A Depressing Scenario: Mortgage Debt Becomes Unemployment Insurance
When asset values fall, the owners of collateralized loans are not in an enviable position. Nonetheless, they possess a kind of monopoly power over their borrowers that they do not possess when borrowers are solvent. Lenders maximize profits by price discriminating, but create deadweight costs in the process. From the perspective of the aggregate labor market, it is as if lenders were levying their own labor income tax, on top of the taxes already levied by public treasuries. Governments have an incentive to regulate this price discrimination, repudiate part of the private debts, cut their own tax rates, or acquire the debt themselves. These conditions may describe both the 1930s and economic events today.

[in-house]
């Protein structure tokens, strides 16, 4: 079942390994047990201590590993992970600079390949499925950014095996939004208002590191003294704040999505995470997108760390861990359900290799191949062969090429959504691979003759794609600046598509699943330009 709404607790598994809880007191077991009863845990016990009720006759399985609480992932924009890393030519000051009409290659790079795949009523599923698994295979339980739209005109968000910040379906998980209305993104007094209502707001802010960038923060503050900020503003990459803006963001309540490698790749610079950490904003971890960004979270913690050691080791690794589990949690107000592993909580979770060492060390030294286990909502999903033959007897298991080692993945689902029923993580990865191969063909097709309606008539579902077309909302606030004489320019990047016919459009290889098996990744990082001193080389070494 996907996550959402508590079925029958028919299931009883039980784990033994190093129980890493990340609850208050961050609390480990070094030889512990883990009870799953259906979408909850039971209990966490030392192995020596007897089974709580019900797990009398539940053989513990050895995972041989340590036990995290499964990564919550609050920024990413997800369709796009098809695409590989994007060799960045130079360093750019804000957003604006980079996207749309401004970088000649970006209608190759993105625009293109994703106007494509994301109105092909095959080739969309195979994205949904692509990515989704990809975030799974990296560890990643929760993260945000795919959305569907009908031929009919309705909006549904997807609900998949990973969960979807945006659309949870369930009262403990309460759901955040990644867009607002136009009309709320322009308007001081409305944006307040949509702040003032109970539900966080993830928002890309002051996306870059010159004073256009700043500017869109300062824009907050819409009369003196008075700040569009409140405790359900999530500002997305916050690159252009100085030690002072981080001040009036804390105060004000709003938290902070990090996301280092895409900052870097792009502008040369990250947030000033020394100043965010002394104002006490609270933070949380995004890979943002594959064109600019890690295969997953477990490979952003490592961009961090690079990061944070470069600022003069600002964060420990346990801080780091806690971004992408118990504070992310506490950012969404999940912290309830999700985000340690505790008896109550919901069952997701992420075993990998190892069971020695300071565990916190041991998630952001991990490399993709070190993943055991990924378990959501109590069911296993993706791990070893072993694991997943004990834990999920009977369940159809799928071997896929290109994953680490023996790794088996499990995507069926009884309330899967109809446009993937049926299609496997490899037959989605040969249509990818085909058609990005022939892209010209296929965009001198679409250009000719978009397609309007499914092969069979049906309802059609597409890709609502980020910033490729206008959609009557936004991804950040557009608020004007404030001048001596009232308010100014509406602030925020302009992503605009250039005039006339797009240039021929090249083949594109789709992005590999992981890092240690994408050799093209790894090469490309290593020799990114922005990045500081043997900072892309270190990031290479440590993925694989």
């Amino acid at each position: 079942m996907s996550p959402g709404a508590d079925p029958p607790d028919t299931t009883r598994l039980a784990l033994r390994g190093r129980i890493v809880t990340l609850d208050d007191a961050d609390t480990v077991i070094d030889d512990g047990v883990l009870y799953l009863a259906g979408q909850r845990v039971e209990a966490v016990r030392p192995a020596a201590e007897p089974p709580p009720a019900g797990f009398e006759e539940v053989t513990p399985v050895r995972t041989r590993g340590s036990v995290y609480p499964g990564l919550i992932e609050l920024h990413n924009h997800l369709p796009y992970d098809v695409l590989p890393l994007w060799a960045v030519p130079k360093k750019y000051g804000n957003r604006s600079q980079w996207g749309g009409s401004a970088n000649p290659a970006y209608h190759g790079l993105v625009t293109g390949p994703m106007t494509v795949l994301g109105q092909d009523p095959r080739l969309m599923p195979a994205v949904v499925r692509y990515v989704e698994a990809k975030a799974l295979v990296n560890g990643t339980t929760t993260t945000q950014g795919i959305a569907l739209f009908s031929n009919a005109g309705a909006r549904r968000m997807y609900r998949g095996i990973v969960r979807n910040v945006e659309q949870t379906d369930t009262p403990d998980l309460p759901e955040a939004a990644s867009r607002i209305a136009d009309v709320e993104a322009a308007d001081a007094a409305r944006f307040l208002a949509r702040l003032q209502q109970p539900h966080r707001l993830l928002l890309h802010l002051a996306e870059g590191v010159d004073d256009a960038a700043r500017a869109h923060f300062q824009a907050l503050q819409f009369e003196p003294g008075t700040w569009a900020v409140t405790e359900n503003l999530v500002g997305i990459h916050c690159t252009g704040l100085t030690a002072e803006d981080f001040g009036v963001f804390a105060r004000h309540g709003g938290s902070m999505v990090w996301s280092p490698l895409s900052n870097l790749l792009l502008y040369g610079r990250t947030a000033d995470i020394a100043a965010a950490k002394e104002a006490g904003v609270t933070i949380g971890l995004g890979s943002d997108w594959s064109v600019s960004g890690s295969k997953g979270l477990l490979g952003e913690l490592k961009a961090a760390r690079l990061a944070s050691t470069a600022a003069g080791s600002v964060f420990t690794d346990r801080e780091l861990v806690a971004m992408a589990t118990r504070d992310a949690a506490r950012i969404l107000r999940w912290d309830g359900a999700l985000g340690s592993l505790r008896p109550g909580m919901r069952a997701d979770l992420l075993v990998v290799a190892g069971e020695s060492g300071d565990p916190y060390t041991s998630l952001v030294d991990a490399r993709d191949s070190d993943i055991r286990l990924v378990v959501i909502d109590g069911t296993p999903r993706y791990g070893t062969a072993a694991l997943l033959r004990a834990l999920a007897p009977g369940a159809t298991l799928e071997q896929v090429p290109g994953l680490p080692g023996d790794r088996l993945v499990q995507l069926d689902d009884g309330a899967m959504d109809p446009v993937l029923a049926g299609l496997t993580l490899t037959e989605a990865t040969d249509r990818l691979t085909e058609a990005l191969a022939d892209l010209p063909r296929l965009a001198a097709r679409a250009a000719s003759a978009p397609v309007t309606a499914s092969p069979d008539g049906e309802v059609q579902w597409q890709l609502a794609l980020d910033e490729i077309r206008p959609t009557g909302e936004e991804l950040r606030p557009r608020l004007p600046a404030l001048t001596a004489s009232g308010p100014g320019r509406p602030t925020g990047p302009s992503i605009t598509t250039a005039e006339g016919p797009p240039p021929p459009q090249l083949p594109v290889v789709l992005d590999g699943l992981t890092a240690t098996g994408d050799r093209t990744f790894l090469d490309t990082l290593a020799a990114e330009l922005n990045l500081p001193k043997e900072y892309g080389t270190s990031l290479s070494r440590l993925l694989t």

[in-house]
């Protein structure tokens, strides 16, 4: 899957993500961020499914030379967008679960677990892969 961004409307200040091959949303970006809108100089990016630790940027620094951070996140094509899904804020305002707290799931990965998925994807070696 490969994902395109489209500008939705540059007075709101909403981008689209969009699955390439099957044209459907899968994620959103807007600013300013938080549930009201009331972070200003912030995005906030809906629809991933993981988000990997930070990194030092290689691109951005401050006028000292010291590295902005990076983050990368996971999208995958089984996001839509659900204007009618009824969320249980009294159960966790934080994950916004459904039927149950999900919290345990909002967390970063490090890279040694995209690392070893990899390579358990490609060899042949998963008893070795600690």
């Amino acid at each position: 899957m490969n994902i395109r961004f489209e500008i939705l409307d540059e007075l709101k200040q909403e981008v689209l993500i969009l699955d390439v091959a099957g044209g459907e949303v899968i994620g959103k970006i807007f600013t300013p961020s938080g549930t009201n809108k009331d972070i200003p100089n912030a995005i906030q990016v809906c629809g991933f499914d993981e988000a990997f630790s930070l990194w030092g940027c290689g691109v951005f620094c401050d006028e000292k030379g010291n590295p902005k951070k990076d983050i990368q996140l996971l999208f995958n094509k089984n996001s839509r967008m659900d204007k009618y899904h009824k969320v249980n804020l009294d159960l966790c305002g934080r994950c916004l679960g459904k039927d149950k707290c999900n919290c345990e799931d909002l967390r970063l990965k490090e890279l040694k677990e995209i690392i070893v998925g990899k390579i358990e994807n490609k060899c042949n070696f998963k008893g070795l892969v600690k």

I appreciate the comments and patience of many University of Chicago students who experienced an even more burdensome exposition of these ideas. I will provide updates on this matter on my blog www.panic2008.net. The views expressed herein are those of the author(s) and do not necessarily reflect the views of the National Bureau of Economic Research.